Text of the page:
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    Dr. Gregory Cajete, Director of Native American Studies at the University of New Mexico, explains how Indigenous physicists not only observe the world, but participate in it with all his or her sensual being because everything in native thought is “alive” with energy. Cajete was speaking to an attentive audience at The Banff Centre as part of the Indigenous Knowledge and Western Science: Contrasts and Similarities event. Dr. Gregory Cajete is a Tewa Indian from Santa Clara Pueblo, New Mexico. He is a Native American educator whose work is dedicated to honoring the foundations of indigenous knowledge in education. Dr. Cajete has served as a New Mexico Humanities scholar in ethno botany of Northern New Mexico and as a member of the New Mexico Arts Commission. In addition, he has lectured at colleges and universities in the U.S., Canada, Mexico, New Zealand, England, Italy, Japan and Russia. Dr. Cajete has authored five books and received several fellowships and academic distinctions. Currently, he is Director of Native American Studies and an Associate Professor in the Division of Language, Literacy and Socio cultural Studies in the College of Education at the University of New Mexico. He worked at the Institute of American Indian Arts in Santa Fe, New Mexico for 21 years. While at the Institute, he served as Dean of the Center for Research and Cultural Exchange, Chair of Native American Studies and Professor of ethno science. Dr. Cajete also designs culturally-responsive curricula geared to the special needs and learning styles of Native American students.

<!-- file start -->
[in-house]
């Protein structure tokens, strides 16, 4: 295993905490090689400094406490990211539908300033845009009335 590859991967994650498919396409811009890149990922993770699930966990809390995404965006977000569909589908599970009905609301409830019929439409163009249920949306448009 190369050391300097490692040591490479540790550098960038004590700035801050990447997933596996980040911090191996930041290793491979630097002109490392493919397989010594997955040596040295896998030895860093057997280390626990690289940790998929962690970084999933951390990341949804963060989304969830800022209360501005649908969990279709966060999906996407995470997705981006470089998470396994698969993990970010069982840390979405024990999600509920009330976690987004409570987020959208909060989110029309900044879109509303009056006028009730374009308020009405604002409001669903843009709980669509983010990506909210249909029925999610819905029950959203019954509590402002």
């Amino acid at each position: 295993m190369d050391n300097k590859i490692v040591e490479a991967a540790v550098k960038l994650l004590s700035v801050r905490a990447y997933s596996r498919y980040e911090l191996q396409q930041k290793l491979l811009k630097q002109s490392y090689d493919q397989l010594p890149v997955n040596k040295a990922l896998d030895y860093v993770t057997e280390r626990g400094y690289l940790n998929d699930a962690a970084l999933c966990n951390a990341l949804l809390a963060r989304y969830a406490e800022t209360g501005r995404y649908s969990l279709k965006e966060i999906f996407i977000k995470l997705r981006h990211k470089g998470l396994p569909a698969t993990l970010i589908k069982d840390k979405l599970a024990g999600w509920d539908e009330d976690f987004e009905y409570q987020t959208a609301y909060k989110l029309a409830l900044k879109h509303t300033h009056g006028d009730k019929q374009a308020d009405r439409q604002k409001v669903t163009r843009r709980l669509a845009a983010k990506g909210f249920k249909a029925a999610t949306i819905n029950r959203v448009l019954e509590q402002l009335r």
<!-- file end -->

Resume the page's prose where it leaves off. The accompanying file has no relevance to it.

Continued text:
• Dr. Leroy Littlebear: Indigeous science and western science
    Dr. Leroy Littlebear: Indigeous science and western science, contrasts and similarities
  • Indigenous Knowledge Systems
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Space Messengers is made possible in part by the Citizen Diplomacy Action Fund for U.S. Alumni; an opportunity sponsored by the U.S. Department of State with funding provided by the U.S. Government and administered by Partners of the Americas. This project is supported in part by New Mexico Arts, a division of the Department of Cultural Affairs, and by the National Endowment for the Arts

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